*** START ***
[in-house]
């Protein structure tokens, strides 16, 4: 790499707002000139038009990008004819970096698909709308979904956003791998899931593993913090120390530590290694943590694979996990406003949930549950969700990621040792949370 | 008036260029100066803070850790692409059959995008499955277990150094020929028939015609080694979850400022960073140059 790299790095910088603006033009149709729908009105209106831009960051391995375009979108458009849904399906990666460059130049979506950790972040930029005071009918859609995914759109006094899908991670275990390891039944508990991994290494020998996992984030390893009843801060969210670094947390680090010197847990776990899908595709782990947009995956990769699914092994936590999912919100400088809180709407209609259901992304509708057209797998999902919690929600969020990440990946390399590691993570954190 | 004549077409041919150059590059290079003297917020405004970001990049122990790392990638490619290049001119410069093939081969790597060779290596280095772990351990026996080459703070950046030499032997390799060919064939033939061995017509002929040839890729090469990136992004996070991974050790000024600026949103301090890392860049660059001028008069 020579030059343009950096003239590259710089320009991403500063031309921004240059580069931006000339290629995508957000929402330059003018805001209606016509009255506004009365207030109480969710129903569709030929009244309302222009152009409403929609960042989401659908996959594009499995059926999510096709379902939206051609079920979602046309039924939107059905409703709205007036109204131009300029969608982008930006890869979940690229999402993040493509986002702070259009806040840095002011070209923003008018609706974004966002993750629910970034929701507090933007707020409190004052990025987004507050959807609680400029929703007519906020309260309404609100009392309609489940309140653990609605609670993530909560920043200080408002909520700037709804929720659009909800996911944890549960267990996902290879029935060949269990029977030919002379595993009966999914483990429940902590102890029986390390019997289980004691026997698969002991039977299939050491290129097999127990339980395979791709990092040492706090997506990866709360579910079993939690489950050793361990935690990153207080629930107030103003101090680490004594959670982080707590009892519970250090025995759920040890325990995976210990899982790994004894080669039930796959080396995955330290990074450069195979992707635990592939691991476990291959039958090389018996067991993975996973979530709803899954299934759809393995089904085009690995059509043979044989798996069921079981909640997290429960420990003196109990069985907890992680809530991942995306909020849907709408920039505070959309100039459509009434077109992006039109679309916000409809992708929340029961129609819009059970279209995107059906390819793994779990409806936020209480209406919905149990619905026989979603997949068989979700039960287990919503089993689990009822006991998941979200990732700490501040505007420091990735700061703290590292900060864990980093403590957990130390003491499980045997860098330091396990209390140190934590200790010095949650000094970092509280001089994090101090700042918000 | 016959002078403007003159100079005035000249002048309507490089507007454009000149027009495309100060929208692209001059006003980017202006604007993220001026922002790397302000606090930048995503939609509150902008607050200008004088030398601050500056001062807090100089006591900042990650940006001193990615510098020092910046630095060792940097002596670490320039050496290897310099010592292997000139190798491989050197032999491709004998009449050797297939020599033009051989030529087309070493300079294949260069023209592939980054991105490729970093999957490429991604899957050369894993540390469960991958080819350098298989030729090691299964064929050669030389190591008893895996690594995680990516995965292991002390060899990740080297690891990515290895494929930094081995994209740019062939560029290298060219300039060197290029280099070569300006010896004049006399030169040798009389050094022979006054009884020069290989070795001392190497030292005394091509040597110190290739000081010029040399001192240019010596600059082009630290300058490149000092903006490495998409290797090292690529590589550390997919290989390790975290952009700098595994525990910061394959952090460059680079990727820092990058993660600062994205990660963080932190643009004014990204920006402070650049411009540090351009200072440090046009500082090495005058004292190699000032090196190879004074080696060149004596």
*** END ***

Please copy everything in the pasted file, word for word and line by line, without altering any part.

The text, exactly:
[in-house]
């Protein structure tokens, strides 16, 4: 790499707002000139038009990008004819970096698909709308979904956003791998899931593993913090120390530590290694943590694979996990406003949930549950969700990621040792949370 | 008036260029100066803070850790692409059959995008499955277990150094020929028939015609080694979850400022960073140059 790299790095910088603006033009149709729908009105209106831009960051391995375009979108458009849904399906990666460059130049979506950790972040930029005071009918859609995914759109006094899908991670275990390891039944508990991994290494020998996992984030390893009843801060969210670094947390680090010197847990776990899908595709782990947009995956990769699914092994936590999912919100400088809180709407209609259901992304509708057209797998999902919690929600969020990440990946390399590691993570954190 | 004549077409041919150059590059290079003297917020405004970001990049122990790392990638490619290049001119410069093939081969790597060779290596280095772990351990026996080459703070950046030499032997390799060919064939033939061995017509002929040839890729090469990136992004996070991974050790000024600026949103301090890392860049660059001028008069 020579030059343009950096003239590259710089320009991403500063031309921004240059580069931006000339290629995508957000929402330059003018805001209606016509009255506004009365207030109480969710129903569709030929009244309302222009152009409403929609960042989401659908996959594009499995059926999510096709379902939206051609079920979602046309039924939107059905409703709205007036109204131009300029969608982008930006890869979940690229999402993040493509986002702070259009806040840095002011070209923003008018609706974004966002993750629910970034929701507090933007707020409190004052990025987004507050959807609680400029929703007519906020309260309404609100009392309609489940309140653990609605609670993530909560920043200080408002909520700037709804929720659009909800996911944890549960267990996902290879029935060949269990029977030919002379595993009966999914483990429940902590102890029986390390019997289980004691026997698969002991039977299939050491290129097999127990339980395979791709990092040492706090997506990866709360579910079993939690489950050793361990935690990153207080629930107030103003101090680490004594959670982080707590009892519970250090025995759920040890325990995976210990899982790994004894080669039930796959080396995955330290990074450069195979992707635990592939691991476990291959039958090389018996067991993975996973979530709803899954299934759809393995089904085009690995059509043979044989798996069921079981909640997290429960420990003196109990069985907890992680809530991942995306909020849907709408920039505070959309100039459509009434077109992006039109679309916000409809992708929340029961129609819009059970279209995107059906390819793994779990409806936020209480209406919905149990619905026989979603997949068989979700039960287990919503089993689990009822006991998941979200990732700490501040505007420091990735700061703290590292900060864990980093403590957990130390003491499980045997860098330091396990209390140190934590200790010095949650000094970092509280001089994090101090700042918000 | 016959002078403007003159100079005035000249002048309507490089507007454009000149027009495309100060929208692209001059006003980017202006604007993220001026922002790397302000606090930048995503939609509150902008607050200008004088030398601050500056001062807090100089006591900042990650940006001193990615510098020092910046630095060792940097002596670490320039050496290897310099010592292997000139190798491989050197032999491709004998009449050797297939020599033009051989030529087309070493300079294949260069023209592939980054991105490729970093999957490429991604899957050369894993540390469960991958080819350098298989030729090691299964064929050669030389190591008893895996690594995680990516995965292991002390060899990740080297690891990515290895494929930094081995994209740019062939560029290298060219300039060197290029280099070569300006010896004049006399030169040798009389050094022979006054009884020069290989070795001392190497030292005394091509040597110190290739000081010029040399001192240019010596600059082009630290300058490149000092903006490495998409290797090292690529590589550390997919290989390790975290952009700098595994525990910061394959952090460059680079990727820092990058993660600062994205990660963080932190643009004014990204920006402070650049411009540090351009200072440090046009500082090495005058004292190699000032090196190879004074080696060149004596």